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ABSTRACT: Longitudinal observational data are required to assess the association between exposure to βinterferon medications and disease progression among relapsingremitting multiple sclerosis (MS) patients in the "realworld" clinical practice setting. Marginal structural Cox models (MSCMs) can provide distinct advantages over traditional approaches by allowing adjustment for timevarying confounders such as MS relapses, as well as baseline characteristics, through the use of inverse probability weighting. We assessed the suitability of MSCMs to analyze data from a large cohort of 1,697 relapsingremitting MS patients in British Columbia, Canada (19952008). In the context of this observational study, which spanned more than a decade and involved patients with a chronic yet fluctuating disease, the recently proposed "normalized stabilized" weights were found to be the most appropriate choice of weights. Using this model, no association between βinterferon exposure and the hazard of disability progression was found (hazard ratio = 1.36, 95% confidence interval: 0.95, 1.94). For sensitivity analyses, truncated normalized unstabilized weights were used in additional MSCMs and to construct inverse probability weightadjusted survival curves; the findings did not change. Additionally, qualitatively similar conclusions from approximation approaches to the weighted Cox model (i.e., MSCM) extend confidence in the findings.American Journal of Epidemiology 06/2014; 180(2). DOI:10.1093/aje/kwu125 · 4.98 Impact Factor 
Article: Regression methods in biostatistics. Linear, logistic, survival, and repeated measures models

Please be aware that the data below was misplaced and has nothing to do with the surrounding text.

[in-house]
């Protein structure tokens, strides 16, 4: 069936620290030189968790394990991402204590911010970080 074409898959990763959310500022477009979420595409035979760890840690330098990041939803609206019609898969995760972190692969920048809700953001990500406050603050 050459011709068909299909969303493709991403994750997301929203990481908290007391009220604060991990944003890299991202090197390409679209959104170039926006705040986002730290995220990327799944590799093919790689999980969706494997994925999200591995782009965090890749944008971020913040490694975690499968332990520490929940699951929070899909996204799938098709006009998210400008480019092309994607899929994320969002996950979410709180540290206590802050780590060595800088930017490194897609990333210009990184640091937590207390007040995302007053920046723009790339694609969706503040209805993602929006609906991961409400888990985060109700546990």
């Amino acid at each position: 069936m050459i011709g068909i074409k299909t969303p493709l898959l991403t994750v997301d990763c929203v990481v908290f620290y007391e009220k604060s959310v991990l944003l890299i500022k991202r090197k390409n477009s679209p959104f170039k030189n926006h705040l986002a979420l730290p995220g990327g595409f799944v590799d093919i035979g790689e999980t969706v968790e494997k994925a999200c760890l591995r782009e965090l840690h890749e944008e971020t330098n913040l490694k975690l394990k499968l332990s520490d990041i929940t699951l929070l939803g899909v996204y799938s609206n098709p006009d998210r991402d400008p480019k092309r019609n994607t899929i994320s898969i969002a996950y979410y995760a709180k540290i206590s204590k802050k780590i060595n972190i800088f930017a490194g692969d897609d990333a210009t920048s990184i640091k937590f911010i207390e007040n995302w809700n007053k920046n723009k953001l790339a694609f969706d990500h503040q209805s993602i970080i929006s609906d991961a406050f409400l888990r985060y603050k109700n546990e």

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ABSTRACT: This book is, as the title indicates, about regression methods, with examples and terminology from the biostatistics field. It should, however, also be useful for practitioners from other disciplines where regression methods can be applied. A prerequisite for the book is a first course in statistics, including simple linear regression, oneway ANOVA, and the chisquare test for independence in contingency tables. After a motivating introductory example in Chapter 1, the authors continue in Chapter 2 with a presentation of descriptive and graphical methods for different kinds of variables, e.g., the histogram, the boxplot, and the qqplot, along with ordinary numerical summary statistics for numerical variables, tables for categorical variables, and scatterplots, correlation coefficients, and crosstabulation for the relation between two variables. In Chapter 3, “Basic Statistical Methods”, the above mentioned prerequisites are reviewed, i.e., the ttest, analysis of variance, correlation, simple linear regression, methods for binary outcomes, survival analysis, and bootstrap confidence intervals. In Chapter 4, multipredictor methods are introduced in the context of the basic linear regression model. This chapter also covers the general topics confounding, mediation, interaction, and model checking. Chapter 5 deals with predictor selection, Chapter 6 with binary outcomes and logistic regression, and Chapter 7 with survival analysis. In Chapter 8, dependence is introduced in the form of repeated measurements, and its various forms are discussed in sections about hierarcical data, longitudinal data, generalized estimating equations, and random effects models. Chapter 9 returns to independence and introduces the generalized linear models. Finally, Chapter 10 introduces briefly the concept of analysis of complex surveys. The book concludes with a summary in Chapter 11, where the authors try to give practical advises about which of the methods covered in this book should be used in a particular situation, and also under what circumstances none is suitable. Most chapters end with a Problems section, and a section of further notes and references, making the book suitable as a text for a course on regression methods for Ph. D. students in medicine, but also in other appplied fields, e.g., in the social sciences. Many of the analyses in the book are illustrated with output from the statistical package Stata.Reviewer: Göran Broström (Umea)